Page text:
Director Wes Anderson makes films on his terms, it is unlikely he gets many “notes” from the studio making suggestions and changes. If they were watching closely, they would probably just shut production down.
How Anderson manages to get these projects financially across the line and with the “A-List” talent on-board is not our concern. The films exist and it is up to the audience to decide if this is a good or bad thing.
Anderson’s films are an acquired taste and “The Grand Budapest Hotel” is no exception.
We enter a highly stylized world where the story, loosely inspired by Stefan Zweig is largely told in flashback.
We first meet the “Older writer” (Tom Wilkinson) who has written the book on “The Grand Budapest Hotel”, he recounts his recollections in-between distractions provided by his grandson.
We then move to Young(er) Writer (Jude Law) and Mr Moustafa (F Murray Abraham) quietly eating lunch in the now severely down at heel 1960’s set hotel, as the 1932 story then unfolds in extended flashbacks. Resembling Russian Babushka dolls in complexity, it feels easier to watch than explain in a review.
The Grand Budapest hotel exists in a fictional European country, the hotel is luxurious and the clientèle are beautiful, wealthy and if female, usually regularly serviced, in every sense of the word by the fastidious concierge “Gustave H” (Ralph Fiennes). Most notably Madame D (Tilda Swinton) who simply cannot live without Gustave and senses impending doom.
The hotel is run at the whim and command of Gustave, who also has an easy way with providing favours and receiving them in return. The new “Lobby Boy” aka “Zero” (Tony Revolori) requires training and this provides an opportunity for the audience to experience Gustave’s quirks, mannerisms and mode d’emploi.
Over time and under his close supervision, the “Lobby Boy” becomes an integral part of the hotel service team, at once visible when required and invisible when not. The world is good until bad news is received and Gustave and Zero are required to take a train ride to attend a will reading led by the executor “Deputy Kovacs” (Jeff Goldblum).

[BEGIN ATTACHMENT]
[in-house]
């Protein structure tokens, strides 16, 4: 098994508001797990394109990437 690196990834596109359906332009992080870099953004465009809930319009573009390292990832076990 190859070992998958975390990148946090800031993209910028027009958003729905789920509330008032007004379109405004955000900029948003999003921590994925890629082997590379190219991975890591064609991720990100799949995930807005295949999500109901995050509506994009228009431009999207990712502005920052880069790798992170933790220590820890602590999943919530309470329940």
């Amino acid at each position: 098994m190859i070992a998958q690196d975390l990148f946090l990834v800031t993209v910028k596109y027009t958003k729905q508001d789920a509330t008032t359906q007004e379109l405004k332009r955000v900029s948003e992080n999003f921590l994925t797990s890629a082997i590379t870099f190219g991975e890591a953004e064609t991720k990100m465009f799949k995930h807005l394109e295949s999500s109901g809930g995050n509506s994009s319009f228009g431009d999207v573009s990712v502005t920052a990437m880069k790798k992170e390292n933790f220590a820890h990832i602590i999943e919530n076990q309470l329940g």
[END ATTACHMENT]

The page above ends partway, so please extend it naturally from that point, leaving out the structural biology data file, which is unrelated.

Gustave has known that war is likely in the region and the pair are stopped by Inspector Henckels (Edward Norton) part of the “ZZ” security forces. These troops allude to a Nazi like oppression but this frames the story rather than becomes an integral part. On this occasion Gustave’s connections allows them safe passage but we will meet this inspector again later.
Once the will is read, this provides the movies “Macguffin” to allow the rather bizarre plot to unfold as a rare and very valuable “Boy with Apple” renaissance painting, is acquired, hidden, lost, searched for etc.
The story involves prison lags (Harvey Keitel), evil henchmen (Willem Dafoe), a frustrated son Dmitri (Adrien Brody), the Society of Crossed Keys (Bill Murray) and Gustaves replacements (Owen Wilson and Jason Schwatzman). Gustave spouts poetry at every turn, usually (thankfully) interrupted, as his choice of time and place leaves something to be desired.
We also get time, just, to squeeze in a romance between “Zero” and local artisan patisserie baker (Saoirise Ronan), someone who becomes integral to the plot as it progresses.
The film is highly stylized in the usual Anderson manner, real yet unreal and with characters acting with poker faces throughout, however crazy and comedic the situations. Digging colossal tunnels with tiny spoons and hammers, with no attempt at realism. With the usual mixture of detailed sets, deliberately shoddy effects on occasion (hand drawn cable cars) and occasional macabre details this is known territory for fans of the directors movies. There is also a fair dollop of “F” Bomb’s, occasionally in unexpected places. Whether the occasional violent dip and language adds to the film is debatable.
Fienne’s excels in his role “Take your hands off my Lobby Boy” is a T-Shirt slogan waiting to happen. All the cast acquit themselves well, some in almost cameos yet clearly keen to work for Anderson for salary scale (otherwise the film would not get made). Wilkinson, F Murray Abraham add gravitas, Defoe is as usual bonkers and the young lovers add a sweet centre to the story.
Overall a whole lot of fun, at turns inventive, well acted, daft, touching and just plain silly, so a perfect Wes Anderson movie then.
Think “Amelie” or Anderson’s own “Moonrise Kingdon” but without any happy endings and with darker situations.
The film may represent a Marmite movie event, you will love it or hate it. For those that stick around and enjoy this form of intellectual silliness, there is much to enjoy here.